Lone Star Cinema: Silkwood


Meryl Streep in Silkwood (with a blurry young David Strathairn in the background)

When writer/director Nora Ephron died months ago, I was surprised to see Silkwood mentioned along the many other credits in her obits. Little did I know Ephron co-wrote the Oscar-nominated screenplay for this 1983 drama alongside Alice Arlen.  Then I found out via IMDb searching that the movie was filmed in Texas! Obviously, I had to move it up my Netflix queue.

Silkwood is based on the true story of the woman of the same name, Karen Silkwood, who was born in Longview and spent some time in Beaumont. When we meet her in the film, however, she's a gal in her mid-twenties, played by Meryl Streep, working at a nuclear facility in small-town Oklahoma. Karen lives with boyfriend Drew (Kurt Russell) and best friend Dolly (Cher), who both work in the plant as well.

There are many other recognizable faces in this movie. David Strathairn and Fred Ward (who I know best from my childhood favorite Big Business) play co-workers in Silkwood's division, Craig T. Nelson appears as a smarmy guy at the plant, and I even spied Bill Cobbs (I'll Fly Away, Go On) in a lunchroom scene.

As directed by Mike Nichols, Silkwood focuses on Karen Silkwood's whistleblowing activism in the nuclear plant and the resulting effects on her life. After noticing some questionable practices, she gradually becomes involved in the union and turns almost abrasive towards others in her resolve to improve and report current conditions there. The tale rolls out slowly like molasses, but the pace works for this picture.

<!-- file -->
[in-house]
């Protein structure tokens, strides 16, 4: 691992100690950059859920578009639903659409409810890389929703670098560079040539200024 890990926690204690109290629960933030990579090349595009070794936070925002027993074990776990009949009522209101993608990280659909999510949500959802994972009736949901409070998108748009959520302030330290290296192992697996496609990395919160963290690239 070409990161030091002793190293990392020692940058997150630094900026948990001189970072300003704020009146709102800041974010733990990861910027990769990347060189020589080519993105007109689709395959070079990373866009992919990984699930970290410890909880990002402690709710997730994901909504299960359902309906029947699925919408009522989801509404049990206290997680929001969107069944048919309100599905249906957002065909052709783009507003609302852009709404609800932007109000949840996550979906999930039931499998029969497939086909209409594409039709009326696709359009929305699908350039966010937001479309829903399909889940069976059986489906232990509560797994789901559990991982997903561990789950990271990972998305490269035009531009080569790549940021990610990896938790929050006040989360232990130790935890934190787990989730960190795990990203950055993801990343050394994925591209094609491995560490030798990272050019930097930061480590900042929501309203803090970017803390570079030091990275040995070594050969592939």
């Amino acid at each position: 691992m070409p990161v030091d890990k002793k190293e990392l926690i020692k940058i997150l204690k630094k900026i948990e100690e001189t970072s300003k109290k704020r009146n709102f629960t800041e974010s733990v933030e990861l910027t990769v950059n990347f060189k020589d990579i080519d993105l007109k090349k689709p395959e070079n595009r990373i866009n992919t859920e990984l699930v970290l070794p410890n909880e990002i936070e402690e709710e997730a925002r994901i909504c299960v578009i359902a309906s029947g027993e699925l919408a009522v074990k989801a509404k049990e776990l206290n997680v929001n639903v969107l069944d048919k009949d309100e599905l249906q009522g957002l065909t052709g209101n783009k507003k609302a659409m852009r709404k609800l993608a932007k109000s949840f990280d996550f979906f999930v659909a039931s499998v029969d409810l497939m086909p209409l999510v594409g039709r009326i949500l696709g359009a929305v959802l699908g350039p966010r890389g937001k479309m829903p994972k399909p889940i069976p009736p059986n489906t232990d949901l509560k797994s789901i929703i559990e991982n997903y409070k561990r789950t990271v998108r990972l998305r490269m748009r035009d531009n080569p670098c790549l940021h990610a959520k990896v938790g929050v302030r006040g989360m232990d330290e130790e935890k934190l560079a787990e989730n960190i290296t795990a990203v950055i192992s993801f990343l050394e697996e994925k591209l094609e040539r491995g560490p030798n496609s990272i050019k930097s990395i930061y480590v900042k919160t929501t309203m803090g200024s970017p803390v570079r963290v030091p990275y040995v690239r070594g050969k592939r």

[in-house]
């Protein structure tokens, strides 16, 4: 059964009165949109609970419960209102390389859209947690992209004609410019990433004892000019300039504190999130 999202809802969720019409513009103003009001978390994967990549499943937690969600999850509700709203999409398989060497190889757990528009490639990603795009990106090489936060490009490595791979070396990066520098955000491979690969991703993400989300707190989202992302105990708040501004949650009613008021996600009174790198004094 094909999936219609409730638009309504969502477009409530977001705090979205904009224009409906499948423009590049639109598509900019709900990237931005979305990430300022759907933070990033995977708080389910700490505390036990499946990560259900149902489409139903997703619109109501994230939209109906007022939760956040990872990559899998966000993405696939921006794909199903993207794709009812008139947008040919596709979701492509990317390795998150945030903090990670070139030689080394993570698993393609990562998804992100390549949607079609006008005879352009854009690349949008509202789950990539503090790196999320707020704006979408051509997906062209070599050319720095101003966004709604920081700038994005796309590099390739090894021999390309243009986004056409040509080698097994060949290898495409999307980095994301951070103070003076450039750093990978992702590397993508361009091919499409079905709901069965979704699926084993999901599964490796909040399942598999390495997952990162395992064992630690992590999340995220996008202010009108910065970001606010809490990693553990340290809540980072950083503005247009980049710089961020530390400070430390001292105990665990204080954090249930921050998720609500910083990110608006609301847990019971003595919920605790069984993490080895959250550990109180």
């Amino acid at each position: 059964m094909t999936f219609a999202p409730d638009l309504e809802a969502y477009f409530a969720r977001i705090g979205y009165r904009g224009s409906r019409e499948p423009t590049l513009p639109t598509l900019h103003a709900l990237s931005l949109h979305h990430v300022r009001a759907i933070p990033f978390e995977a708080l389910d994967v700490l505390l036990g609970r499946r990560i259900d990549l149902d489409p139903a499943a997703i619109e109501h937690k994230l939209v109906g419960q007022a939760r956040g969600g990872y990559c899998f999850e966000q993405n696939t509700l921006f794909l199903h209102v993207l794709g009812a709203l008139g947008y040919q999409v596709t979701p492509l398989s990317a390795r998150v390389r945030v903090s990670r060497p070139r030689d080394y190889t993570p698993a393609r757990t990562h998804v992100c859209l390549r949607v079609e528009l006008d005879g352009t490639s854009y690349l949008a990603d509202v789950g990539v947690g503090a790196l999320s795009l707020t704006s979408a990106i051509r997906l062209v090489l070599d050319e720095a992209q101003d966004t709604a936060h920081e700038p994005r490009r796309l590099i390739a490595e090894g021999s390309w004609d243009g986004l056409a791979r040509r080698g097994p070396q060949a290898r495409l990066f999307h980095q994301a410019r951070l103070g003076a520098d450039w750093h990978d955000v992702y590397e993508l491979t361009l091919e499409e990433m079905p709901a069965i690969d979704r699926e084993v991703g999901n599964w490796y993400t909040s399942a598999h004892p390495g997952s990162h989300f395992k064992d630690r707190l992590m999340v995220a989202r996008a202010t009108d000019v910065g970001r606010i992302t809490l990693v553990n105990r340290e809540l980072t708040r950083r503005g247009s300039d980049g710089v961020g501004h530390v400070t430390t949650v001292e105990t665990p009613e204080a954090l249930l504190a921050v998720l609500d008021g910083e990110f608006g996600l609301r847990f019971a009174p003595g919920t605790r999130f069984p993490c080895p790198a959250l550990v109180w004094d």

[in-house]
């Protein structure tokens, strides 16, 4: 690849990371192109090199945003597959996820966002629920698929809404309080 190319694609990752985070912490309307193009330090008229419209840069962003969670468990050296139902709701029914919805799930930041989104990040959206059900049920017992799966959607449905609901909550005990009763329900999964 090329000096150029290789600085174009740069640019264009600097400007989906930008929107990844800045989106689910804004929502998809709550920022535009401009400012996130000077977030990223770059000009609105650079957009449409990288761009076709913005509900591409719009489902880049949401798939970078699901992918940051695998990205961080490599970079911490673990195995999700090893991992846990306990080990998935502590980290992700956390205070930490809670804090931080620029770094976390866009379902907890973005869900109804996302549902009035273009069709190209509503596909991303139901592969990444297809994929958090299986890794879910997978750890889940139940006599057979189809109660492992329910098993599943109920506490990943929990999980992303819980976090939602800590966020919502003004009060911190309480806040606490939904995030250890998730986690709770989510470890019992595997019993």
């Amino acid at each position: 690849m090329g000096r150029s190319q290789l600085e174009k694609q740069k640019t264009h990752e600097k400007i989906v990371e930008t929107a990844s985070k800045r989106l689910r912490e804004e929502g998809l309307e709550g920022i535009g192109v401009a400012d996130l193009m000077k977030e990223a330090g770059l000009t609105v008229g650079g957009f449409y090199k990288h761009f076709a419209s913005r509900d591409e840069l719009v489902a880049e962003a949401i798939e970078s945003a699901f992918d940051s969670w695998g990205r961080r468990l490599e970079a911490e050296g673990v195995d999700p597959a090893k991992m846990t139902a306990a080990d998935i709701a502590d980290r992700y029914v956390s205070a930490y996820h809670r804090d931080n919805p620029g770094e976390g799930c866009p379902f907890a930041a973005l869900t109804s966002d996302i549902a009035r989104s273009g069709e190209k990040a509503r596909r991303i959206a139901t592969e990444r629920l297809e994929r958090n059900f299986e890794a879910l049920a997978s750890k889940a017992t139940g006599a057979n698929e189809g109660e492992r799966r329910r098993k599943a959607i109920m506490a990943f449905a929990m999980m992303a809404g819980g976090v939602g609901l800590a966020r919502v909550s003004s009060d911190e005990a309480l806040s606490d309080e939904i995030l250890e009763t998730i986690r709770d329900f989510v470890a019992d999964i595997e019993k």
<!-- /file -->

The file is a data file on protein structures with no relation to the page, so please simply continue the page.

Streep's Silkwood is flawed and multi-faceted: a young divorcee who almost forgets to ask for the weekend off to visit her kids in south Texas, someone who creates her own sort of family amongst her friends and team of co-workers, a woman confronting aggressive male management types.  And this is all before she has to face possible radiation poisoning! The film, as well as Streep's performance, tends toward subtleness -- well, until the somewhat abrupt ending.

The lighting and production design seem worthy of note. The production team created a believably '70s-era plant in all its unsafe splendor. The lighting truly enforces the underlying emotion of certain nighttime scenes -- Karen in her car or talking to Dolly or Drew on the porch.

Silkwood is almost like an angry (angrier?) blend of The China Syndrome and Norma Rae. Not only does the film depict dangerous conditions at a company which cuts corners in its plutonium production, but it focuses on a woman who comes to realize a kind of empowerment through the union. I may have felt that it kept me, as a viewer, at a sort of distance (except for some sweet select scenes), but I was still angered at the crap this woman had to put up with.

Texas connections: Although based in Oklahoma, Silkwood was filmed in Dallas, Irving, Texas City, Tom Bean and Howe (plus Albuquerque, NM).  Karen Silkwood, who the film is based on, was from Texas.

[Still via Radio Free Emily]